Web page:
Mercedes-Benz entered some big limousines in Rallying in the 1960s and late 1970s. It was intended to enter Rally racing with the Mercedes-Benz W201 in the early 1980s. Yet, as all wheel drive and turbochargers were introduced by the competition (Audi Quattro) at that time, this was cancelled. Instead, on August 13–21, 1983 at the Nardo High Speed Track in southern Italy, the new compact-size W201 190 class, sporting a 16-valve engine, built by Cosworth, broke three FIA world records after running almost non-stop (only a 20-sec pit stop every 2 1/2 hours) in a total of 201 hours, 39 minutes, and 43 seconds—completing 50,000 km at maximum speed of 247 km/h. It went on to become the 190E 2.3-16 touring model. Mercedes-Benz returned to sports car racing, (Sauber-Mercedes-Benz winning the 24 Hours of Le Mans in 1989) and DTM touring car racing in the late 1980s.
In 1994, the Indianapolis 500 was won with an engine from Mercedes-Benz which, realizing that a loophole in the rules for production-based engines would include any pushrod engine, built a very unusual purpose-built pushrod engine with a significant power advantage. This was done knowing that the "forgotten" loophole would be closed immediately after they took advantage of it, and so the engine would in fact be usable only for this single race.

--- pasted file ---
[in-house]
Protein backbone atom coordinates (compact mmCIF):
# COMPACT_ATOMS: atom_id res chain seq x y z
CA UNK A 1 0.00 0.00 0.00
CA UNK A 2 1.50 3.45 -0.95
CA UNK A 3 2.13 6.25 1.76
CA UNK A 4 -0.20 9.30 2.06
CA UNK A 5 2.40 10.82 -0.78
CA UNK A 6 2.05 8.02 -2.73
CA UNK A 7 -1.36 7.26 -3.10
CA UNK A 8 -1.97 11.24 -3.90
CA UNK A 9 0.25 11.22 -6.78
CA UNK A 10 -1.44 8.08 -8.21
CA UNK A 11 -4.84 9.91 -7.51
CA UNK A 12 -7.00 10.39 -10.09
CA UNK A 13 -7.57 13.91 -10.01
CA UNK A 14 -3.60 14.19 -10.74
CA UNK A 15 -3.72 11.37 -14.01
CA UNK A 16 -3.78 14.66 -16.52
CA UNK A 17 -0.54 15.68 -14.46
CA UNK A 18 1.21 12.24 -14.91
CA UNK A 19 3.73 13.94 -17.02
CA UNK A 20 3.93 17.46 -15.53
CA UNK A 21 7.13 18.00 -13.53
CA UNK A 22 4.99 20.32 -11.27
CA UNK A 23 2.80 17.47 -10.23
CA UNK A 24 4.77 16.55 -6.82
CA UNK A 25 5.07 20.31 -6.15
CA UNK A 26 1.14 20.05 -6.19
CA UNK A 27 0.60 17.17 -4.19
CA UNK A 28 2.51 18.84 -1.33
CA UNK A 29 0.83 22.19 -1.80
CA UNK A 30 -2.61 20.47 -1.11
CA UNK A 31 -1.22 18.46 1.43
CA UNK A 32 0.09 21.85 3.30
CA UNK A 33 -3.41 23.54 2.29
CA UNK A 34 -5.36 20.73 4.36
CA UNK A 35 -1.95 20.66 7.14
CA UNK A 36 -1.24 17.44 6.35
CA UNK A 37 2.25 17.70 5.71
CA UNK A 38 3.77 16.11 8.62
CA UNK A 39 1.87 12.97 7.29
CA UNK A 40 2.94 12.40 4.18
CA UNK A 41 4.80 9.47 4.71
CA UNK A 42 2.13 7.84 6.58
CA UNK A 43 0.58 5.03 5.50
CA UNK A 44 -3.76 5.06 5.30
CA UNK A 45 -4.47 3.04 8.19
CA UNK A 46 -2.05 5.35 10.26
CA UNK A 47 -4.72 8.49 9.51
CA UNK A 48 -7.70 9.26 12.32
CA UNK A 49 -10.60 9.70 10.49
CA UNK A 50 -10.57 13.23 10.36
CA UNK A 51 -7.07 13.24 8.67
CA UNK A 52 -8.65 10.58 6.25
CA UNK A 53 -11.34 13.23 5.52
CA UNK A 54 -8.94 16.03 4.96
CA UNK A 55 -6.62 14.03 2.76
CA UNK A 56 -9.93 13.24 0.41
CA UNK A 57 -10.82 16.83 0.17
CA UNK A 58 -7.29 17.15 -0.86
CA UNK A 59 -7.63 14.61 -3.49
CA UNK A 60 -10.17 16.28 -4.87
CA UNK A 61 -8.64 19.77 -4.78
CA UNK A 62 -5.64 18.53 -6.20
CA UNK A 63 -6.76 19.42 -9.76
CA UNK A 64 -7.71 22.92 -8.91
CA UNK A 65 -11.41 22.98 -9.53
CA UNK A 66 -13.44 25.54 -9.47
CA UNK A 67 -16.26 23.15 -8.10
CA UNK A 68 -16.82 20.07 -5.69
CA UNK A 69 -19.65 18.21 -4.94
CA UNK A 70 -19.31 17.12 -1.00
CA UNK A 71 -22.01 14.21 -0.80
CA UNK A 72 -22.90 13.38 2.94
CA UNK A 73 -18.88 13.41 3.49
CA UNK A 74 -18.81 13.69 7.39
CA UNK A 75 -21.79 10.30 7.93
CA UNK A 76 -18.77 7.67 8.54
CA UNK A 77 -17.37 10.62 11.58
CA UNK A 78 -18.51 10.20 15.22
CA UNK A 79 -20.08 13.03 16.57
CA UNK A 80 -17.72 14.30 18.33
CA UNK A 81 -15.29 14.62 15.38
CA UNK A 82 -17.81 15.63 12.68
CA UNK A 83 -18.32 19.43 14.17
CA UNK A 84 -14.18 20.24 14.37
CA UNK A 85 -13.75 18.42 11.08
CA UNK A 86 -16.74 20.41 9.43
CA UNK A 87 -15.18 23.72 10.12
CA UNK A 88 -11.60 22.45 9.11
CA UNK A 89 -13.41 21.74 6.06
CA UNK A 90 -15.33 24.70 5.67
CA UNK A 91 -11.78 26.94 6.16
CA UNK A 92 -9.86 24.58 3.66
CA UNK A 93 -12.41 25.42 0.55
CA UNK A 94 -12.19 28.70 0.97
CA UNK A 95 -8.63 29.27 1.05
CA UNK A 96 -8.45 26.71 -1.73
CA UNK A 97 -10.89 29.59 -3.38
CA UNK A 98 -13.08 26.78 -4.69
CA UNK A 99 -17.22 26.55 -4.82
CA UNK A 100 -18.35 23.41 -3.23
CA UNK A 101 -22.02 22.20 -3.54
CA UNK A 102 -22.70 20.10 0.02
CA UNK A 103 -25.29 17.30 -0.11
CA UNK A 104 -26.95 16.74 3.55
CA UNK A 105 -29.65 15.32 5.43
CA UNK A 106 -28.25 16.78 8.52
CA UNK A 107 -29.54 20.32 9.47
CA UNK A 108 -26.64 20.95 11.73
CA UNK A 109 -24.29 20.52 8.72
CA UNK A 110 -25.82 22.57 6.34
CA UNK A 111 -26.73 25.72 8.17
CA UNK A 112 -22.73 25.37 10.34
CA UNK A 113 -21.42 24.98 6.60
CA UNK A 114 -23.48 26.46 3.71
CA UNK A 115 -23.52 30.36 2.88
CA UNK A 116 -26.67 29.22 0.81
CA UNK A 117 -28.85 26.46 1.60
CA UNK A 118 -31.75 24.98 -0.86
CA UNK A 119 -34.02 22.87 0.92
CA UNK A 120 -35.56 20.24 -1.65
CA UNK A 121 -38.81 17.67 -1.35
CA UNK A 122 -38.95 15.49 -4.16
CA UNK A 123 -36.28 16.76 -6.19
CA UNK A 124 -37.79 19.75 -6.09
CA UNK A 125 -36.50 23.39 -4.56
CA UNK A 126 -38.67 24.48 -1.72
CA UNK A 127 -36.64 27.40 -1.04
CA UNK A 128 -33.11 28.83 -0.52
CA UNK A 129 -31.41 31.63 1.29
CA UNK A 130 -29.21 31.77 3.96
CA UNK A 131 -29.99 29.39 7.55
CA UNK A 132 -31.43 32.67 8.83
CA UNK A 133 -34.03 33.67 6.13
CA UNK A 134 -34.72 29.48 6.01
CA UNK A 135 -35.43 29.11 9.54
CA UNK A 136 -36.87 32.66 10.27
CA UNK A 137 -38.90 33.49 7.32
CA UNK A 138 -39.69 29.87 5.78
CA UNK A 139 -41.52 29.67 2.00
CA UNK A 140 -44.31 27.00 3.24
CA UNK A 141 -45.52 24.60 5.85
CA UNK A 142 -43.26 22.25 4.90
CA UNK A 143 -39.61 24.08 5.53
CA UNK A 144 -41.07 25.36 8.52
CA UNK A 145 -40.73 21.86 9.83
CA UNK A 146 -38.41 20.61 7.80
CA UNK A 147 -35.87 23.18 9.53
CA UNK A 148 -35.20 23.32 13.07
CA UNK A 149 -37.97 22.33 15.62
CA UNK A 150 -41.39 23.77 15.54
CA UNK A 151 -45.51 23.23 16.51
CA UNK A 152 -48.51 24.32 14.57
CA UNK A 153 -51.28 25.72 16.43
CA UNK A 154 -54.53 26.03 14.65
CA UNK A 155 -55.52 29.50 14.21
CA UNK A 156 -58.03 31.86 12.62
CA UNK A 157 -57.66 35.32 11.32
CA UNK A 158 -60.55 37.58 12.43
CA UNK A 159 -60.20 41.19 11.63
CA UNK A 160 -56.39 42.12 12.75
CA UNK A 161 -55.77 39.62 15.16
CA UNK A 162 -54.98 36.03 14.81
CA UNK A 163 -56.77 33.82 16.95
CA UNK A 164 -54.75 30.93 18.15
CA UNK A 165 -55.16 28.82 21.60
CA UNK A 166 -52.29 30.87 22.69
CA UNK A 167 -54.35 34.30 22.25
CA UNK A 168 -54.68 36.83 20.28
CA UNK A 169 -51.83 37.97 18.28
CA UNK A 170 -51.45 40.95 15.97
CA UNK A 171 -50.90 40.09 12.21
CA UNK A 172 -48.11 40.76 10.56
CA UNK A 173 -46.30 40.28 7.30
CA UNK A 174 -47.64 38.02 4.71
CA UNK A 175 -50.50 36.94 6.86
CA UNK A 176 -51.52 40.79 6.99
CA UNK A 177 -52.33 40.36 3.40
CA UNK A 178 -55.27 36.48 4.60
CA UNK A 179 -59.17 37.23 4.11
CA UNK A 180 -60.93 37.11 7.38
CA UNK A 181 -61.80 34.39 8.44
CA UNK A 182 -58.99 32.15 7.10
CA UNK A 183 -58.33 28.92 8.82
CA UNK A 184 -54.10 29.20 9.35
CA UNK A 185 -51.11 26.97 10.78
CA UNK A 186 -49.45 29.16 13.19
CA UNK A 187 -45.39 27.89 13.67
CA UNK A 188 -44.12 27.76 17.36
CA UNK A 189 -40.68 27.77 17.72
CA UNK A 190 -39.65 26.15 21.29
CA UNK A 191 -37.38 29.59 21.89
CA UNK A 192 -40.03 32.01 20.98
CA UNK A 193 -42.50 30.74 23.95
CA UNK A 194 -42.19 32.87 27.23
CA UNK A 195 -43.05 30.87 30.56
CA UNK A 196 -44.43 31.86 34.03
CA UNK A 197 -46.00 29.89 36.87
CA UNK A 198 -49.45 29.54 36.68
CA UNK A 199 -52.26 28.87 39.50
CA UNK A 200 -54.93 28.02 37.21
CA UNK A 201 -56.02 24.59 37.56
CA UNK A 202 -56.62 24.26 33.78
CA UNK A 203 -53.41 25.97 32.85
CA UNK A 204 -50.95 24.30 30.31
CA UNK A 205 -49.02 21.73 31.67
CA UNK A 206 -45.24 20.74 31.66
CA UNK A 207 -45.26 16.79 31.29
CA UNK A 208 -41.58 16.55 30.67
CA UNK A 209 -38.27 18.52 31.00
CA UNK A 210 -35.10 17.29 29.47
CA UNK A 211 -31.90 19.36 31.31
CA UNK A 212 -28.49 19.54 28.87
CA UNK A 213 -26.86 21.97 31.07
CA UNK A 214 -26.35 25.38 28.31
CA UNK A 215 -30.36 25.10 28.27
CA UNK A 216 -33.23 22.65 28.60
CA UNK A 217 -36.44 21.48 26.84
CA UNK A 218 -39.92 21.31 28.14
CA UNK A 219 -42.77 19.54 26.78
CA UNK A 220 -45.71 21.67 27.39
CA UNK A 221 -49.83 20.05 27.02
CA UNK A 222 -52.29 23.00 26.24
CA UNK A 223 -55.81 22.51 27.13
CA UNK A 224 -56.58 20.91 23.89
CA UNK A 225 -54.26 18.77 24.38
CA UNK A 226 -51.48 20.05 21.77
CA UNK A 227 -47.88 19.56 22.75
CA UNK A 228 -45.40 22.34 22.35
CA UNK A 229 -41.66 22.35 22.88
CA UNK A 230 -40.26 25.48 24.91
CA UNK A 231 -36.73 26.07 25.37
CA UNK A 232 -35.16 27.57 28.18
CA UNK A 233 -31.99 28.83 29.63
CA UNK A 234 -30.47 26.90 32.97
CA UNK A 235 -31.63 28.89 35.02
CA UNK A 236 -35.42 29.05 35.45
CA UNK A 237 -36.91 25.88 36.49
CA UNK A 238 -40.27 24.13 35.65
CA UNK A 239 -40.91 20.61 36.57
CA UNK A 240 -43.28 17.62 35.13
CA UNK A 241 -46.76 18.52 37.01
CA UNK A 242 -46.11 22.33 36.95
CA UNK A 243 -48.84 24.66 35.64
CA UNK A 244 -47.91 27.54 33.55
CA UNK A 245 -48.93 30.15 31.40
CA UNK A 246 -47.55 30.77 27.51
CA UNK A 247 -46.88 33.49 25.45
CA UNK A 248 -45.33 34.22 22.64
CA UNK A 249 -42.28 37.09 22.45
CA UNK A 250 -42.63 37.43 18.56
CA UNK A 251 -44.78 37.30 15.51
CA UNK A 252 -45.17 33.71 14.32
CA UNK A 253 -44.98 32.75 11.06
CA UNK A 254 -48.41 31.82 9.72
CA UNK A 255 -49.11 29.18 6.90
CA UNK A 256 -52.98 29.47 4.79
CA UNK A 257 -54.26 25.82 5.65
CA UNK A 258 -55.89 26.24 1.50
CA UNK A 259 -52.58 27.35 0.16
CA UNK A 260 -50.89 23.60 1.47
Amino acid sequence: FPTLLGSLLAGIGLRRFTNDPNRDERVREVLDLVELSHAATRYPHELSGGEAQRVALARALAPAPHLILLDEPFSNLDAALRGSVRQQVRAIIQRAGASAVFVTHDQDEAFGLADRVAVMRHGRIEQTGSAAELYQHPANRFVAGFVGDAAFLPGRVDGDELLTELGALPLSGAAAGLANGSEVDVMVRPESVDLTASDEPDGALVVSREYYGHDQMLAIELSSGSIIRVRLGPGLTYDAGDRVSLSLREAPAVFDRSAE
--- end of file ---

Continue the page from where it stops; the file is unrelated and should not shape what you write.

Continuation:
In 1993 Mercedes-Benz made its return to Formula One as an engine supplier to the debut F1 team Sauber, with a V10 engine manufactured by Ilmor. In 1995, the normally aspirated Mercedes-Benz-Ilmor F1-V10 moved to McLaren, replacing Peugeot. Mercedes-Benz increased its shareholding in the Ilmor company in 1996 and took full control in 2005. They have continued to design and build engines for McLaren. In the opening race of the 1997 Formula One season David Coulthard produced victory for Team McLaren Mercedes-Benz, and ushered in a new era of success.
It was a significant result in racing, McLaren's first victory for three seasons and the first win for Mercedes-Benz since Juan Manuel Fangio's success at the 1955 Italian Grand Prix. McLaren and Mercedes-Benz went on to win one constructors' championship in 1998 and two drivers' championships in 1998 and 1999. However, recent years have seen a significant decline in Mercedes-Benz's F1 success, as they won just four races over three years, while suffering numerous engine failures and retirements. The 2005 season was much more successful for McLaren, winning ten of the nineteen races, but finishing second to Renault in the constructor's title, and with its driver Kimi Räikkönen finishing second in the Driver's title to Fernando Alonso of Spain. The 2006 season seems to indicate a return to the F1 front for the English-German outfit and their "silver arrows" (Silberpfeile).